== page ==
Friday, July 22, 2005
More on LANL Procurement System
Jiron's July 7 letter says:
Over the last several months, statistics show that almost 90 percent of all purchase requests (PRs) are incomplete when received by SUP procurement. A review of the data and direct discussions with requesters shows that a large number of requesters are not aware of institutionally imposed requirements that must accompany a purchase request.
When 90 percent of purchase requests submitted by thousands of intelligent, competent people are incomplete, it says that there is something profoundly wrong with the purchasing process. Perhaps some form of training will help, but I suspect that dedicating FTE's to this is not the answer.
I suggest that if the procurement process, instructions, forms, etc. were clear and concise, these same "requesters" should be able to get it right at least 90 percent of the time. Rather than devote time and resources to training people to use a complicated and convoluted system with partially hidden requirements and poorly communicated rules, SUP should be devoting those resources to attacking the process.
Response to purchasing process
In a July 20 letter to the Reader’s Forum, Bruce McReynolds highlights exactly the type of issues we are investigating and fixing as we endeavor to improve procurement. As I stated in my previous letter, “Supply Chain Management (SUP) Division readily acknowledges that we have weaknesses in our procurement processes. We are in the process of mitigating identified weaknesses …” Indeed, we currently are determining how best to improve and streamline numerous aspects of our processes, including instructions, forms, etc. like McReynolds mentioned.
But there is another crucial aspect to improvement. As pointed out in my July 8 master management memo, “A review of the data and direct discussions with requesters shows that a large number of requesters are not aware of institutionally imposed requirements that must accompany a [purchase request].” Because of the nature of Laboratory operations, we are obliged to build complexities and requirements from multiple sources into our purchasing systems. These complexities probably never will be reduced to a merely rote process.
However, systems improvements coupled with training are an effective, cost-efficient way to rectify procurement difficulties arising from a misunderstanding of institutionally imposed requirements. It is important to note that the target audience for training is designated individuals within organizations who have been or will be assigned specific authority to generate purchase requests. We do not intend to bog down bench scientists with training that they might not benefit from.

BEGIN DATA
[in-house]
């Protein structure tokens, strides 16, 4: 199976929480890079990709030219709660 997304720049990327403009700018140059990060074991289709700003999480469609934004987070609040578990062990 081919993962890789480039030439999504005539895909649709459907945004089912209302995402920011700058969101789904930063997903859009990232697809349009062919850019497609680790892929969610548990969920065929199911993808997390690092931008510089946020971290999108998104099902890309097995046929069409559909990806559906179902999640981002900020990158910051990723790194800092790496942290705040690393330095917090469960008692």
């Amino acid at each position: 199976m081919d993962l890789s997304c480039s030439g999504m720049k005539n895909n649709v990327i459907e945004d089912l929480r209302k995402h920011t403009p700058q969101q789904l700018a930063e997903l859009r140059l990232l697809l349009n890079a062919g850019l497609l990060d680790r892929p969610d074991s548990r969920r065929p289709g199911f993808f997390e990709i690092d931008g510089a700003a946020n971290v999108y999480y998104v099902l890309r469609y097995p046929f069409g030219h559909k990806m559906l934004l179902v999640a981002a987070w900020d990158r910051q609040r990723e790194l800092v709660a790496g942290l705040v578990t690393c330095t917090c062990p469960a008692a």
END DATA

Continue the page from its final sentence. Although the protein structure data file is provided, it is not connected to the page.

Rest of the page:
We are taking a systems approach to improving procurement. That means we are focusing on improving our processes, such as simplifying paperwork and instructions, enhancing requester awareness of institutionally imposed requirements through training, and improving the efficiency and effectiveness of procurement staff, among other improvements.
These improvements, when taken in the aggregate, will help improve our acquisition capabilities and reduce our acquisition costs. Reduced costs can mean more available funding for programs, while improved acquisition capabilities can mean fewer delays to programmatic work. I believe these are outcomes we can all support.
--Albert Jiron, acting Supply Chain Management (SUP) Division leader
amazing. They seemed to have hired a professional DJ to run the show!
I've never seen ANY other lab division put on a shin-dig like this one.
Constant lottery prizes where being announced throughout the event. What
did this "Las-Vegas style" shin-dig cost the lab? Anyone know. From the
looks of it, I'd guess the costs must have been quite high.
I wish my division had the money to treat our staff in this luxury fashion.
All we get are hamburgers, hot-dogs, and face time with our managers. What's
on tap for next year, SUP? A summer cruise to the Caribbean? I hope the
auditors take a close look at just what this Friday extravaganza cost.
in my tech group unless you had your own funding available to pay for it,
so we all made do with pitifully old equipment. Over at the Otowi building,
however, the support (BUS) workers were all sitting in front of the fastest
new PCs. Of course, the technical staff was helping to pay for all those
new PCs with the high taxation rate on their funding. Looks like things
haven't changed much over the years at LANL. The prime cuts still go to
the Support division, even if it's only a summer afternoon picnic.